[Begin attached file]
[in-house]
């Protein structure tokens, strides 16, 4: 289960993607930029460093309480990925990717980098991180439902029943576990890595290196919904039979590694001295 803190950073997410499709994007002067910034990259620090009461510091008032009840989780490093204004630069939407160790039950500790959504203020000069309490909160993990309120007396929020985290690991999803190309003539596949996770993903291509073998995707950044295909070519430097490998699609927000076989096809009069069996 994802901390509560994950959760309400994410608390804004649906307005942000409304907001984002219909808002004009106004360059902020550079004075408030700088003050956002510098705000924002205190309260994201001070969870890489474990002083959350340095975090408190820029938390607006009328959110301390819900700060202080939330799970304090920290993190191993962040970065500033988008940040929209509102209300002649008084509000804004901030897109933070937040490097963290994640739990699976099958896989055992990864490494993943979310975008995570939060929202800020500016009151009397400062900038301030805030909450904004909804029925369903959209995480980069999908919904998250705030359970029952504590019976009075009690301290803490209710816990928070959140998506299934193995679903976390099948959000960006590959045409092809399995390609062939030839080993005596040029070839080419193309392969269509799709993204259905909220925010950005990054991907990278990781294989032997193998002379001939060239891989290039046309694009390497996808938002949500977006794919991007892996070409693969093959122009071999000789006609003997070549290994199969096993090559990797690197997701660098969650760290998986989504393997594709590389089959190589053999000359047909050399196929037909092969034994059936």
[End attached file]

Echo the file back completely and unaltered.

[in-house]
């Protein structure tokens, strides 16, 4: 289960993607930029460093309480990925990717980098991180439902029943576990890595290196919904039979590694001295 803190950073997410499709994007002067910034990259620090009461510091008032009840989780490093204004630069939407160790039950500790959504203020000069309490909160993990309120007396929020985290690991999803190309003539596949996770993903291509073998995707950044295909070519430097490998699609927000076989096809009069069996 994802901390509560994950959760309400994410608390804004649906307005942000409304907001984002219909808002004009106004360059902020550079004075408030700088003050956002510098705000924002205190309260994201001070969870890489474990002083959350340095975090408190820029938390607006009328959110301390819900700060202080939330799970304090920290993190191993962040970065500033988008940040929209509102209300002649008084509000804004901030897109933070937040490097963290994640739990699976099958896989055992990864490494993943979310975008995570939060929202800020500016009151009397400062900038301030805030909450904004909804029925369903959209995480980069999908919904998250705030359970029952504590019976009075009690301290803490209710816990928070959140998506299934193995679903976390099948959000960006590959045409092809399995390609062939030839080993005596040029070839080419193309392969269509799709993204259905909220925010950005990054991907990278990781294989032997193998002379001939060239891989290039046309694009390497996808938002949500977006794919991007892996070409693969093959122009071999000789006609003997070549290994199969096993090559990797690197997701660098969650760290998986989504393997594709590389089959190589053999000359047909050399196929037909092969034994059936």